- The Two Essential Pillars of Yoga

The Two Essential Pillars of Yoga

Twin Pillars of Yoga - Abhyasa and Vairagya

Part of “Yoga: Science of the Absolute, a Commentary on Patanjali’s Yoga Sutras”, by Abbot George Burke

Sutra 1:12. Their suppression [is brought about] by persistent practice [abhyasa] and non-attachment [vairagya].

Two things are needed for the ending of mental modifications. One is abhyasa–sustained spiritual practice. This is why Krishna speaks of abhyasa yoga. The other is purely psychological: vairagya. A Brief Sanskrit Glossary defines vairagya as: “Non-attachment; detachment; dispassion; absence of desire; disinterest; or indifference. Indifference towards and disgust for all worldly things and enjoyments.”

Sutra 1:13. Abhyasa is the effort for being firmly established in that state [of chitta-vritti-nirodha].

Jnaneshwara expands on this, saying: “Abhyasa means choosing, applying the effort, and doing those actions that bring a stable and tranquil state.” Shankara simply says that abhyasa consists of the observance of yama and niyama, which are to be discussed later on.

Sutra 1:14. It [abhyasa] becomes firmly grounded on being continued for a long time, without interruption and with reverent devotion.

Vyasa: “Carried through with austerity, with brahmacharya, with knowledge and with faith, in reverence it becomes firmly grounded.”

Shankara: “Unless it is for a long time, and unless it is uninterrupted, the practice does not become firmly grounded.”

Sutra 1:15. The consciousness of perfect mastery [of desires] in the case of one who has ceased to crave for objects, seen or unseen, is Vairagya.

Sri RamakrishnaSri Ramakrishna said: “A certain woman said to her husband: ‘So-and-so has developed a spirit of great dispassion for the world, but I don’t see anything of the sort in you. He has sixteen wives. He is giving them up one by one.’ The husband, with a towel on his shoulder, was going to the lake for his bath. He said to his wife: ‘You are crazy! He won’t be able to give up the world. Is it ever possible to renounce bit by bit? I can renounce. Look! Here I go.’ He didn’t stop even to settle his household affairs. He left home just as he was, the towel on his shoulder, and went away. That is intense renunciation.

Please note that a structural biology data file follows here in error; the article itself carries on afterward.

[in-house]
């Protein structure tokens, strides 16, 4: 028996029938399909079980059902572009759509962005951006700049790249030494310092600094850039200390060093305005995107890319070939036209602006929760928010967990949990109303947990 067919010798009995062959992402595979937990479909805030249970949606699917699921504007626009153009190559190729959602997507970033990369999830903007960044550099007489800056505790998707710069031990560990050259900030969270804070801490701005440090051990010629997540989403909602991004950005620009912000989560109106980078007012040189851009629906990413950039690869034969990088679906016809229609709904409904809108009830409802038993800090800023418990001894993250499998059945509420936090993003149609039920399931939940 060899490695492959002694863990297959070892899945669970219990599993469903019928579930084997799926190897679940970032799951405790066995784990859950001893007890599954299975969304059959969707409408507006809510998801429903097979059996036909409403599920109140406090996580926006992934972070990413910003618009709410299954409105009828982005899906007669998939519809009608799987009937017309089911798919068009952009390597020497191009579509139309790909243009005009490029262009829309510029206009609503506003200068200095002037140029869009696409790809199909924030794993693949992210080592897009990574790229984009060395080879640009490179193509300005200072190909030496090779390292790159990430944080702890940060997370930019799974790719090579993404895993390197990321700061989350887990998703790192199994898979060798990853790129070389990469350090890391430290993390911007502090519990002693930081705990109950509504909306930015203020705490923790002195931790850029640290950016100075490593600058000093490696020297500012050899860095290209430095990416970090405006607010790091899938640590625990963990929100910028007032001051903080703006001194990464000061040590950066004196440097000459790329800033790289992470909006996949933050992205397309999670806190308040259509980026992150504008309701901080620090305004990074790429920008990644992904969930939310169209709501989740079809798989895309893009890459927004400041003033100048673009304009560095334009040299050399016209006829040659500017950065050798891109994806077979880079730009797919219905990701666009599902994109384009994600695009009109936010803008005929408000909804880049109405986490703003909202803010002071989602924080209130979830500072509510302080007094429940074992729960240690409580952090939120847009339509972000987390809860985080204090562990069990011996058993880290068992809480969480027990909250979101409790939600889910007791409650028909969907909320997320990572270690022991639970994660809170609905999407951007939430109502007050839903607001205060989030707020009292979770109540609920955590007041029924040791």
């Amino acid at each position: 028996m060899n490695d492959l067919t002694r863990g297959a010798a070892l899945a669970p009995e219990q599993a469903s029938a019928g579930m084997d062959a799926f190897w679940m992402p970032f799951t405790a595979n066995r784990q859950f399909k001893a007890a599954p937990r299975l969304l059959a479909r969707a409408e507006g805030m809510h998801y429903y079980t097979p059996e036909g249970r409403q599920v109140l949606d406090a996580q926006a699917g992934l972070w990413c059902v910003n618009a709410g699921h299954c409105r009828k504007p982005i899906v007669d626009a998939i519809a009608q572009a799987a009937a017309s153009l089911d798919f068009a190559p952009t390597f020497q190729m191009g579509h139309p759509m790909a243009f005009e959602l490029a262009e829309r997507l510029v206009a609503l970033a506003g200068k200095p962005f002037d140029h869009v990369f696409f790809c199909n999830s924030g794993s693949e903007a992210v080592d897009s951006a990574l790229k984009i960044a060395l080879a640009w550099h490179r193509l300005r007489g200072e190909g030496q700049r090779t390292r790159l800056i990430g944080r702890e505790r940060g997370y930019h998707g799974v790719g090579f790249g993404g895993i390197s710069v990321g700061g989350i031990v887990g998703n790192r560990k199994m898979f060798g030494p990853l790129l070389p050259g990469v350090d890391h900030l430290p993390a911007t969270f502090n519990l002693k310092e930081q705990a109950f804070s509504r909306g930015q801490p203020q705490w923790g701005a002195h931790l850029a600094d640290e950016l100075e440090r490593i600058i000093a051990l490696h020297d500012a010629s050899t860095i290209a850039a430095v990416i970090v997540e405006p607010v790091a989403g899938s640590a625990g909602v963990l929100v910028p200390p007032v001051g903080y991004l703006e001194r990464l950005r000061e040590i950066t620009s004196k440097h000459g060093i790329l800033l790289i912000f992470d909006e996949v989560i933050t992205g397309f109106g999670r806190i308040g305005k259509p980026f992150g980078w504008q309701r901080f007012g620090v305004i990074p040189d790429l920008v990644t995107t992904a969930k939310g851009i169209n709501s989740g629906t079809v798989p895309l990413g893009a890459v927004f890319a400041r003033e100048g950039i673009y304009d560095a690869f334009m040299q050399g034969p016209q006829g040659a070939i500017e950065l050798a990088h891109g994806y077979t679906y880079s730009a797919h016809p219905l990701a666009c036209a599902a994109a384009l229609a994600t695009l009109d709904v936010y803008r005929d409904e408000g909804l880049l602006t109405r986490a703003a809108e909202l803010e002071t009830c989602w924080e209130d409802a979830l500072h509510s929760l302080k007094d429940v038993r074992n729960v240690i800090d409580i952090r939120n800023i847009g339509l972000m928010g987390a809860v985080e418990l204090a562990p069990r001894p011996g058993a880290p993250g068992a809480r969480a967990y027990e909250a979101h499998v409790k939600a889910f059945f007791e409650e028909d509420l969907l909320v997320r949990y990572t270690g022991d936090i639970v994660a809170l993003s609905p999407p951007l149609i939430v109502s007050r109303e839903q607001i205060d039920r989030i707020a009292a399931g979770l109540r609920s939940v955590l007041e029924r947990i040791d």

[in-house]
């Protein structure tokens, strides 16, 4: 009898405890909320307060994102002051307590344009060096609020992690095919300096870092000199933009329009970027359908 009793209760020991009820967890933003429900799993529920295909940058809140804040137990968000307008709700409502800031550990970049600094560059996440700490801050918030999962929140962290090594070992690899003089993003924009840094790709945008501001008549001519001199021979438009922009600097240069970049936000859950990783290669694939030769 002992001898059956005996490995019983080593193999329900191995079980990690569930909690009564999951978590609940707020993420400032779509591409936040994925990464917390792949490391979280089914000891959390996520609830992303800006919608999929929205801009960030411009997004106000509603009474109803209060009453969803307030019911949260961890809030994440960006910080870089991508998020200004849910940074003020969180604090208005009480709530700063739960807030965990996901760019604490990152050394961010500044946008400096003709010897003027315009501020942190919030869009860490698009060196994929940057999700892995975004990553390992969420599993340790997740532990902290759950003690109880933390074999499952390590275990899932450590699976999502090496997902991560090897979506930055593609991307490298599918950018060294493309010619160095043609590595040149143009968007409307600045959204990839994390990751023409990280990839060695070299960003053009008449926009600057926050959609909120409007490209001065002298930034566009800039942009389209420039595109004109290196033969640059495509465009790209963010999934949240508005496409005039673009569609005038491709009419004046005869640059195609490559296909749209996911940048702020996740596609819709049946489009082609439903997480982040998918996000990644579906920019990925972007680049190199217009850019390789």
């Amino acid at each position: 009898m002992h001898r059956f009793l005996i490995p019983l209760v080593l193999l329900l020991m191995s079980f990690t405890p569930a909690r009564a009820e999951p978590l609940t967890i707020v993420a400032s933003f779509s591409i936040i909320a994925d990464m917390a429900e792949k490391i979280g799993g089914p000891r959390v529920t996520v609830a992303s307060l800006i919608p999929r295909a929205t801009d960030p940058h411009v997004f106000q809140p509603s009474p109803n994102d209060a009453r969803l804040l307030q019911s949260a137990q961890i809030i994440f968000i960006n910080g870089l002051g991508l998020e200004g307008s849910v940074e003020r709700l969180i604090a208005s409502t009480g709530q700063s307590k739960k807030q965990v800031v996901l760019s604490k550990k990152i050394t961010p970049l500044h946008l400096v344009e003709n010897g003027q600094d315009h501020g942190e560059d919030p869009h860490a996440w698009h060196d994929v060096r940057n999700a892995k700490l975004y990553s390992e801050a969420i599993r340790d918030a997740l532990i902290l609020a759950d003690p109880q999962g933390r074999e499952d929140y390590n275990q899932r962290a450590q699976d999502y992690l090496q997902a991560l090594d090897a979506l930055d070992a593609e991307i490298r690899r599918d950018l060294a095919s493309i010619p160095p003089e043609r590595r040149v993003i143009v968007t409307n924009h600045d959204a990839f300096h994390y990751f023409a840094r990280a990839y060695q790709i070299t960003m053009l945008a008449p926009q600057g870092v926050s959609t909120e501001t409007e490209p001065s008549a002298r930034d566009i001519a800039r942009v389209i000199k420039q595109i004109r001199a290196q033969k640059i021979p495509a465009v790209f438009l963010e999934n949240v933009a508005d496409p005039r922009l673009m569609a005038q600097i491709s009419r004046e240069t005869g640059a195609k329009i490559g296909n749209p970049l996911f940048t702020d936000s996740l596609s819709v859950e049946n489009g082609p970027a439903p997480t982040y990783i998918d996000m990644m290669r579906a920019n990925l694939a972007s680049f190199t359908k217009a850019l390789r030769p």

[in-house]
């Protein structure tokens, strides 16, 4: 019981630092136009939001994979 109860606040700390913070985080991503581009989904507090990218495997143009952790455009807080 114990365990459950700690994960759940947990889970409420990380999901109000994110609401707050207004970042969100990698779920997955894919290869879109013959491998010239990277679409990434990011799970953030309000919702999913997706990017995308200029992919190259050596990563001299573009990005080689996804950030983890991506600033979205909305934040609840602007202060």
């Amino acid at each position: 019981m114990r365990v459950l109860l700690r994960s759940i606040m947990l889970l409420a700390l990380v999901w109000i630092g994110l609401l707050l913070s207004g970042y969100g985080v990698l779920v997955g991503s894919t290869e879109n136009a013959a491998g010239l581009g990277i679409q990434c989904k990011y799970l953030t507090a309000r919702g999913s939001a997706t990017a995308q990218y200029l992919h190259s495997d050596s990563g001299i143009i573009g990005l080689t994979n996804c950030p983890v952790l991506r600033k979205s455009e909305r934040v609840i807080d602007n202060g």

“There is another kind of renunciation, called ‘markata vairagya,’ ‘monkey renunciation.’ A man, harrowed by distress at home, puts on an ochre robe and goes away to Benares. For many days he does not send home any news of himself. Then he writes to his people: ‘Don’t be worried about me. I have got a job here.”

Vairagya is not an on-and-off matter, but a permanent cessation of any desire for any object whatsoever. Vyasa says that one with true vairagya “is inwardly aware of the defects in objects by the power of his meditation.”

Sutra 1:16. That is the highest Vairagya in which, on account of the awareness of the Purusha, there is cessation of the least desire for the Gunas.

The preceding verse was about vairagya in relation to objects. This goes further and speaks of dispassion-desirelessness is relation to the three modes of Prakriti, the gunas. These are discussed at length in the Bhagavad Gita, but simply put they are the three modes of energy behavior–qualities of energy. A Brief Sanskrit Glossary defines guna as: “Quality, attribute, or characteristic arising from nature (Prakriti) itself; a mode of energy behavior. As a rule, when “guna” is used it is in reference to the three qualities of Prakriti, the three modes of energy behavior that are the basic qualities of nature, and which determine the inherent characteristics of all created things. They are: 1) sattwa–purity, light, harmony; 2) rajas–activity, passion; and 3) tamas–dullness, inertia, and ignorance.”

There can be attachment to the qualities of subtlety, intelligence, and purity (sattwa), of effectiveness and efficiency and mastery (rajas), and stability and steadiness (tamas). But these, too, are illusory like other objects.

However such vairagya does not come from insight into the nature of objects or gunas but from knowing the Self. Only when we enter fully into the Self will all desire of any kind cease. For that reason Self-knowledge or atma-jnana should be our aim at all times, for that alone will eliminate all that stands between us and perfect freedom (moksha or jivanmukti).

Yoga: Science of the Absolute, A Commentary on the Yoga Sutras of Patanjali is available at Amazon.com in paperback and as an ebook here.

(Visited 774 time, 1 visit today)